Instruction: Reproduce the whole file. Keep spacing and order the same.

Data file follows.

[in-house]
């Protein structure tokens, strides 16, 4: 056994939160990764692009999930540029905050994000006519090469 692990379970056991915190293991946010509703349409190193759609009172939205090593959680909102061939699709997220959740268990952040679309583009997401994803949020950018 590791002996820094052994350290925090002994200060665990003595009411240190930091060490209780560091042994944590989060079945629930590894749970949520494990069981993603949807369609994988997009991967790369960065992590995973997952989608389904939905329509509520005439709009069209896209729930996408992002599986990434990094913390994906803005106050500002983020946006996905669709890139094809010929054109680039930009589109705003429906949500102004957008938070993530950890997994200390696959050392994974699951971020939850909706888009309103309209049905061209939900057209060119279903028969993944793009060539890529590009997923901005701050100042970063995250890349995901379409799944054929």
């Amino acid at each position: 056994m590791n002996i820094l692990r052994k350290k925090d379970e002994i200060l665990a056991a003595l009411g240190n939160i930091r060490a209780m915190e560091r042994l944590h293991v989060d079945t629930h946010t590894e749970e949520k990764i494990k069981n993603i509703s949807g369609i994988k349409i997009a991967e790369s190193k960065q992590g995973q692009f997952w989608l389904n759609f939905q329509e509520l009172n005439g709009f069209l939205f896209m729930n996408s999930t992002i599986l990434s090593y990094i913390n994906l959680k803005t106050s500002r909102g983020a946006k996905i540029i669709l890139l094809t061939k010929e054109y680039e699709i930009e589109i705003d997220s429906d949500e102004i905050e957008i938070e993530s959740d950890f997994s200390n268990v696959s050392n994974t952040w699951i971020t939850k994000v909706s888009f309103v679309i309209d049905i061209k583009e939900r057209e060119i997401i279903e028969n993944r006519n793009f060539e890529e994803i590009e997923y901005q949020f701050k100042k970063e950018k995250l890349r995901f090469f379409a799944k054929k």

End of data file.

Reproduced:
[in-house]
């Protein structure tokens, strides 16, 4: 056994939160990764692009999930540029905050994000006519090469 692990379970056991915190293991946010509703349409190193759609009172939205090593959680909102061939699709997220959740268990952040679309583009997401994803949020950018 590791002996820094052994350290925090002994200060665990003595009411240190930091060490209780560091042994944590989060079945629930590894749970949520494990069981993603949807369609994988997009991967790369960065992590995973997952989608389904939905329509509520005439709009069209896209729930996408992002599986990434990094913390994906803005106050500002983020946006996905669709890139094809010929054109680039930009589109705003429906949500102004957008938070993530950890997994200390696959050392994974699951971020939850909706888009309103309209049905061209939900057209060119279903028969993944793009060539890529590009997923901005701050100042970063995250890349995901379409799944054929």
């Amino acid at each position: 056994m590791n002996i820094l692990r052994k350290k925090d379970e002994i200060l665990a056991a003595l009411g240190n939160i930091r060490a209780m915190e560091r042994l944590h293991v989060d079945t629930h946010t590894e749970e949520k990764i494990k069981n993603i509703s949807g369609i994988k349409i997009a991967e790369s190193k960065q992590g995973q692009f997952w989608l389904n759609f939905q329509e509520l009172n005439g709009f069209l939205f896209m729930n996408s999930t992002i599986l990434s090593y990094i913390n994906l959680k803005t106050s500002r909102g983020a946006k996905i540029i669709l890139l094809t061939k010929e054109y680039e699709i930009e589109i705003d997220s429906d949500e102004i905050e957008i938070e993530s959740d950890f997994s200390n268990v696959s050392n994974t952040w699951i971020t939850k994000v909706s888009f309103v679309i309209d049905i061209k583009e939900r057209e060119i997401i279903e028969n993944r006519n793009f060539e890529e994803i590009e997923y901005q949020f701050k100042k970063e950018k995250l890349r995901f090469f379409a799944k054929k």